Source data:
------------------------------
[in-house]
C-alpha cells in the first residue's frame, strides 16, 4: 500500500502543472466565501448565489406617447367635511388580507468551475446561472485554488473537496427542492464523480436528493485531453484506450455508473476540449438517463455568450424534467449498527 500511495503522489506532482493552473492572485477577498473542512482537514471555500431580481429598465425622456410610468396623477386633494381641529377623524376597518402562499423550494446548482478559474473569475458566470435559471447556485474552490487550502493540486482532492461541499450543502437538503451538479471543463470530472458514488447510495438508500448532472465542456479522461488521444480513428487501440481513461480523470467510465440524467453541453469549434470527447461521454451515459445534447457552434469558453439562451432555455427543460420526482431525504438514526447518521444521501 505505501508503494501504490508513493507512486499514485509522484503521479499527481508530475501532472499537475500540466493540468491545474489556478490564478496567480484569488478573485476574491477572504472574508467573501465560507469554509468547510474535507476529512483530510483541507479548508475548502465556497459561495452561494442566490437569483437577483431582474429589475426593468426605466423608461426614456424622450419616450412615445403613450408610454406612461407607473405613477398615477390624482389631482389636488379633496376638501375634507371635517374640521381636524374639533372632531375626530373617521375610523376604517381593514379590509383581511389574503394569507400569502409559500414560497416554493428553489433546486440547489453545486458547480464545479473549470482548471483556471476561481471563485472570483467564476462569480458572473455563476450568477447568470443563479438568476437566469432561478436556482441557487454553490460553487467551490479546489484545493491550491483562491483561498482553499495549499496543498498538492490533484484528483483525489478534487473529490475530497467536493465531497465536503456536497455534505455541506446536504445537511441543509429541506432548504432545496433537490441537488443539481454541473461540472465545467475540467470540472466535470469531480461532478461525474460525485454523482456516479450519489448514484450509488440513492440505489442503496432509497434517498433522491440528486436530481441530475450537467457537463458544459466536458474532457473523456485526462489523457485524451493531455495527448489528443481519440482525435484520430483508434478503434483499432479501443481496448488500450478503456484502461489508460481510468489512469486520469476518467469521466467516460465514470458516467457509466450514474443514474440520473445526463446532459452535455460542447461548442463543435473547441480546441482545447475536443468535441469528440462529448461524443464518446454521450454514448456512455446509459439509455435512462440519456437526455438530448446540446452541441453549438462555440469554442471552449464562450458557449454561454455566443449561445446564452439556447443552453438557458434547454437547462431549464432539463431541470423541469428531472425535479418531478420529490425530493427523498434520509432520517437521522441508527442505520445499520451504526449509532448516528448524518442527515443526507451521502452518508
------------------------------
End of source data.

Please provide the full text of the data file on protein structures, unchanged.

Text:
[in-house]
C-alpha cells in the first residue's frame, strides 16, 4: 500500500502543472466565501448565489406617447367635511388580507468551475446561472485554488473537496427542492464523480436528493485531453484506450455508473476540449438517463455568450424534467449498527 500511495503522489506532482493552473492572485477577498473542512482537514471555500431580481429598465425622456410610468396623477386633494381641529377623524376597518402562499423550494446548482478559474473569475458566470435559471447556485474552490487550502493540486482532492461541499450543502437538503451538479471543463470530472458514488447510495438508500448532472465542456479522461488521444480513428487501440481513461480523470467510465440524467453541453469549434470527447461521454451515459445534447457552434469558453439562451432555455427543460420526482431525504438514526447518521444521501 505505501508503494501504490508513493507512486499514485509522484503521479499527481508530475501532472499537475500540466493540468491545474489556478490564478496567480484569488478573485476574491477572504472574508467573501465560507469554509468547510474535507476529512483530510483541507479548508475548502465556497459561495452561494442566490437569483437577483431582474429589475426593468426605466423608461426614456424622450419616450412615445403613450408610454406612461407607473405613477398615477390624482389631482389636488379633496376638501375634507371635517374640521381636524374639533372632531375626530373617521375610523376604517381593514379590509383581511389574503394569507400569502409559500414560497416554493428553489433546486440547489453545486458547480464545479473549470482548471483556471476561481471563485472570483467564476462569480458572473455563476450568477447568470443563479438568476437566469432561478436556482441557487454553490460553487467551490479546489484545493491550491483562491483561498482553499495549499496543498498538492490533484484528483483525489478534487473529490475530497467536493465531497465536503456536497455534505455541506446536504445537511441543509429541506432548504432545496433537490441537488443539481454541473461540472465545467475540467470540472466535470469531480461532478461525474460525485454523482456516479450519489448514484450509488440513492440505489442503496432509497434517498433522491440528486436530481441530475450537467457537463458544459466536458474532457473523456485526462489523457485524451493531455495527448489528443481519440482525435484520430483508434478503434483499432479501443481496448488500450478503456484502461489508460481510468489512469486520469476518467469521466467516460465514470458516467457509466450514474443514474440520473445526463446532459452535455460542447461548442463543435473547441480546441482545447475536443468535441469528440462529448461524443464518446454521450454514448456512455446509459439509455435512462440519456437526455438530448446540446452541441453549438462555440469554442471552449464562450458557449454561454455566443449561445446564452439556447443552453438557458434547454437547462431549464432539463431541470423541469428531472425535479418531478420529490425530493427523498434520509432520517437521522441508527442505520445499520451504526449509532448516528448524518442527515443526507451521502452518508